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IN SHORT: With a bit more work, it would've made a great stage play. [Rated R for strong violence and some sexuality. 83 minutes]
Once upon a time it was possible for a jet-setting salesperson to move like a maniac and do presentations in three cities in a given day. Not to mention meetings at breakfast, lunch and dinner. We don't know if that's feasible, post 9-11. That's why we follow the first rule of movie goer-dom and suspend our beliefs in anything approaching reality. So we'll assign that knowledge of three cities a day salesmanship behavior to Julie Styron (Stockard Channing) and pat Ms. Channing for behaving like many of the sales folk we've known in our life.
This gender neutral stuff is exhausting. Don't waste your emails complaining.
We're not kidding when we say we've made the acquaintance of salesmen like Channing's Styron. They don't become friends because they're never in the same place for more than a day or two at a time, if that much. After enough years at her unspecified company selling an unspecified product, Styron gets a call from the C.E.O., asking for a last minute meeting. He's coming to her. Years of experience coupled with the self-awareness that middle aged women are a rare commodity in the sales game prepare Styron for the worst. She expects the hammer to come down, hard.
Nor does it help that her new assistant, Paula Murphy (Julia Stiles) has shown up forty-five minutes late for her latest presentation, costing here untold amounts of extra commission (not to mention giving the Company another reason to boot her butt over to the unemployment office). Our go-getter snaps open her cell phone and places an urgent call to "placement provider" -- headhunter -- Nick Harris (Frederick Weller). She needs a job and she needs it fast. After all, Zoloft and Valium and Halcion don't come cheap.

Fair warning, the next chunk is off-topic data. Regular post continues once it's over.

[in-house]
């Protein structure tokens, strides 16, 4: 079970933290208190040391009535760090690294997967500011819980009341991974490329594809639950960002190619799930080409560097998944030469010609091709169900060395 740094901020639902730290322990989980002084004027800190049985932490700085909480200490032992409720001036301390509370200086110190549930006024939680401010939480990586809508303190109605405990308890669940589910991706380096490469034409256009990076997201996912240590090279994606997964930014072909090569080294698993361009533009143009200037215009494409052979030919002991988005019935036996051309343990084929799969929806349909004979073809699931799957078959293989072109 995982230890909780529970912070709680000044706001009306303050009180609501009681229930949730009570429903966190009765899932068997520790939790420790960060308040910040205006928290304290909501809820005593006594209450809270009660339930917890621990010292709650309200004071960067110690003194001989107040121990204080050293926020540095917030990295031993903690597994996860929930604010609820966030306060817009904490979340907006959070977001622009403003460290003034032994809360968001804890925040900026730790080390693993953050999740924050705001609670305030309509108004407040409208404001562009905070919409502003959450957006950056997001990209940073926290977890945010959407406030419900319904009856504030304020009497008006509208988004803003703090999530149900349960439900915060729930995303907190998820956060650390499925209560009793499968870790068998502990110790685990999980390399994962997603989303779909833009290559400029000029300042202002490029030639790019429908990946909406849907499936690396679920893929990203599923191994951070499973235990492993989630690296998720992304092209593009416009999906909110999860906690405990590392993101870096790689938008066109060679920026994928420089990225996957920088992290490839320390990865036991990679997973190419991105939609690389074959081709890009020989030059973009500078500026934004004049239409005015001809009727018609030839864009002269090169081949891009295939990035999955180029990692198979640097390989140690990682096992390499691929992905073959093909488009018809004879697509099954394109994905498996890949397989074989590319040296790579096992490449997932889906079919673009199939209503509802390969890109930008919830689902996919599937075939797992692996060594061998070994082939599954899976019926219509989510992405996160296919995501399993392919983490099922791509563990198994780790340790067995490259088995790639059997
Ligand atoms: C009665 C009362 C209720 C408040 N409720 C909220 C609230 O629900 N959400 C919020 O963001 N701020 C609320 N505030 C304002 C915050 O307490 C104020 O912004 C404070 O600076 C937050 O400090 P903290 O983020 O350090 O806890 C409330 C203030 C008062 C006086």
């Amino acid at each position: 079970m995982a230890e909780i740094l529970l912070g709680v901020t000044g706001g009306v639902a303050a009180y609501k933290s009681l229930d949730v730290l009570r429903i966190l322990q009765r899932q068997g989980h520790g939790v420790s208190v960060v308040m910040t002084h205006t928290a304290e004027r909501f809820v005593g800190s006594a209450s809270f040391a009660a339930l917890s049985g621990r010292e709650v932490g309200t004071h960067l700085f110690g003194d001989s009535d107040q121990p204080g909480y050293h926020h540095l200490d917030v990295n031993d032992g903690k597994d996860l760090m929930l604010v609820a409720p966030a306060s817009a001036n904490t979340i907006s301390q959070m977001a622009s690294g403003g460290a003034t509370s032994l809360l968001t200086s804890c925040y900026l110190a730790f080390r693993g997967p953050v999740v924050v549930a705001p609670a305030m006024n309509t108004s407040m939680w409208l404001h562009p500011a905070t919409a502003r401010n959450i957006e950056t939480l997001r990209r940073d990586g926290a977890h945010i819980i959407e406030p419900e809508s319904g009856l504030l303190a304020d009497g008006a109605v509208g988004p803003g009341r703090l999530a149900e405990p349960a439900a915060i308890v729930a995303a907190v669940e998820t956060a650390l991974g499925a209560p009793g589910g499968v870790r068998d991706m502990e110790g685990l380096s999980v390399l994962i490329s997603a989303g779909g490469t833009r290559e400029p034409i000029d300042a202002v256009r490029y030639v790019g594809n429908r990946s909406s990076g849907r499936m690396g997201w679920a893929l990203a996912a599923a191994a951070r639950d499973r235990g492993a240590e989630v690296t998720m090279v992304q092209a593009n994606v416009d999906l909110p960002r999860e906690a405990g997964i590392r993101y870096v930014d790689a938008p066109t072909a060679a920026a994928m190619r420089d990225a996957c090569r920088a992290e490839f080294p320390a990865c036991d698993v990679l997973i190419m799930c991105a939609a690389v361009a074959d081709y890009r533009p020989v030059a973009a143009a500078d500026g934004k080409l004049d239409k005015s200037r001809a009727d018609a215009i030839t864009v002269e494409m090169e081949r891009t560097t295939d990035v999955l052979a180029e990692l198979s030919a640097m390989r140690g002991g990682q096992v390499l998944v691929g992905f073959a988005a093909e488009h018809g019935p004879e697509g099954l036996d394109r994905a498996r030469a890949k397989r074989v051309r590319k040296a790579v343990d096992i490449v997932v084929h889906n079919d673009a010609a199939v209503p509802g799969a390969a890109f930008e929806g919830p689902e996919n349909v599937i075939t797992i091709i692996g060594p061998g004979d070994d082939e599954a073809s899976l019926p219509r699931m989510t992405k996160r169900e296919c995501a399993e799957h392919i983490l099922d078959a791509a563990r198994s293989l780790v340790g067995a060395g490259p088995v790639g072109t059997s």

Thus begins Patrick Stettner's first feature film, The Business of Strangers, which offers up situations and characters far more interesting than a lot of debuts we've endured. For all of you who read the last two 'graphs, shuddered, and concluded that TBOS is yet another borderline desperate older woman versus fire-in-the-eyes young go-getter, put the notion out of your head. The pair are linked not only by business but also by their relationships, as it were, with Nick. Julie has that business thing. Paula has a long simmering anger at the man who raped her college roommate and was never prosecuted for the crime. She also knows how to push all the buttons her superior has regarding all those things working women let pass by. Out springs a plan of revenge focussed on the wrong victim.
Both Channing and Stiles do fine work. There are battles of class and income and job direction that keep things more than interesting until you hit the Third Act. Then, Stettner drops a couple of surprises on you. One you may see coming. Another is more cleverly hidden. Weller is the weak spot, though he is not the actor that you'll be paying to see. Depending on your age, you've got a good choice.
That being said, this is still too small a story to bust out of the art house. In that area, though, it is much better than the average bear and a good first feature from the writer/director.
On average, a first run movie ticket will run you Nine Bucks. Were Cranky able to set his own price to The Business of Strangers, he would have paid . . .
If you prefer the arthouse, take a date.
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